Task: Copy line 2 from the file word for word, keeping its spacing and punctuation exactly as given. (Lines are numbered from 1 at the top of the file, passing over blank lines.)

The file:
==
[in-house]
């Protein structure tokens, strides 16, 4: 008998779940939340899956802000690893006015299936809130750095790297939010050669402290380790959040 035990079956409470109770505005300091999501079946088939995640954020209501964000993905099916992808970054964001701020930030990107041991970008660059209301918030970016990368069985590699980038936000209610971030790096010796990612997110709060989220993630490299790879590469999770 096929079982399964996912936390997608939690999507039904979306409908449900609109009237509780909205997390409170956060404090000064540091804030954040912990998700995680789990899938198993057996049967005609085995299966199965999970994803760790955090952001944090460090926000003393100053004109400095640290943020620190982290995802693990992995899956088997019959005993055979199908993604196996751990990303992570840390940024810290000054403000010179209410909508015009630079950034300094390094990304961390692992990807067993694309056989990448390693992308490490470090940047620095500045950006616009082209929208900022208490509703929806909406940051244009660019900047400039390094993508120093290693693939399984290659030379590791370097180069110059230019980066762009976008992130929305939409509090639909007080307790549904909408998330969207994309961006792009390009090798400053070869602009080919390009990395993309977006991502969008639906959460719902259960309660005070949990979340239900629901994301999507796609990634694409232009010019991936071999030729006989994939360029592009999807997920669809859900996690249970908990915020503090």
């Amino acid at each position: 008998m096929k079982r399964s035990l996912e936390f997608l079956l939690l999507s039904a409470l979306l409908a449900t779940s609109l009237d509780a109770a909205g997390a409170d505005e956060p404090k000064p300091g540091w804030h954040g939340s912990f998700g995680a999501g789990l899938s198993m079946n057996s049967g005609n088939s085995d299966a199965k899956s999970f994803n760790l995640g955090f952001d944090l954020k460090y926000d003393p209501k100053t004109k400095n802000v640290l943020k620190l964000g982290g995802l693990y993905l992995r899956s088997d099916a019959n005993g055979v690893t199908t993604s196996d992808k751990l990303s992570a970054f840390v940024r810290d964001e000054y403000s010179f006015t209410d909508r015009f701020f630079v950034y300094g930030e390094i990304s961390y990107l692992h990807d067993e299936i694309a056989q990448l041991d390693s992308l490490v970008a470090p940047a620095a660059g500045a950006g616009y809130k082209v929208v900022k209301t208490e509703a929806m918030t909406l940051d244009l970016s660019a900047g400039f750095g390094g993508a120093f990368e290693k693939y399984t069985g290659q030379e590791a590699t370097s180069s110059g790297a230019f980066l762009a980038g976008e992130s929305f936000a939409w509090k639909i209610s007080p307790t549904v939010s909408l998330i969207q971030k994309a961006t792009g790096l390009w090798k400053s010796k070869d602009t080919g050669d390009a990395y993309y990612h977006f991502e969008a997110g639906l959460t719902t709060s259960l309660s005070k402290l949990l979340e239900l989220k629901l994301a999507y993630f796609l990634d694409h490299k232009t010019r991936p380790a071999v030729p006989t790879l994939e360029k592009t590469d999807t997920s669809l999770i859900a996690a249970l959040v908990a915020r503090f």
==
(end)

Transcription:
């Protein structure tokens, strides 16, 4: 008998779940939340899956802000690893006015299936809130750095790297939010050669402290380790959040 035990079956409470109770505005300091999501079946088939995640954020209501964000993905099916992808970054964001701020930030990107041991970008660059209301918030970016990368069985590699980038936000209610971030790096010796990612997110709060989220993630490299790879590469999770 096929079982399964996912936390997608939690999507039904979306409908449900609109009237509780909205997390409170956060404090000064540091804030954040912990998700995680789990899938198993057996049967005609085995299966199965999970994803760790955090952001944090460090926000003393100053004109400095640290943020620190982290995802693990992995899956088997019959005993055979199908993604196996751990990303992570840390940024810290000054403000010179209410909508015009630079950034300094390094990304961390692992990807067993694309056989990448390693992308490490470090940047620095500045950006616009082209929208900022208490509703929806909406940051244009660019900047400039390094993508120093290693693939399984290659030379590791370097180069110059230019980066762009976008992130929305939409509090639909007080307790549904909408998330969207994309961006792009390009090798400053070869602009080919390009990395993309977006991502969008639906959460719902259960309660005070949990979340239900629901994301999507796609990634694409232009010019991936071999030729006989994939360029592009999807997920669809859900996690249970908990915020503090």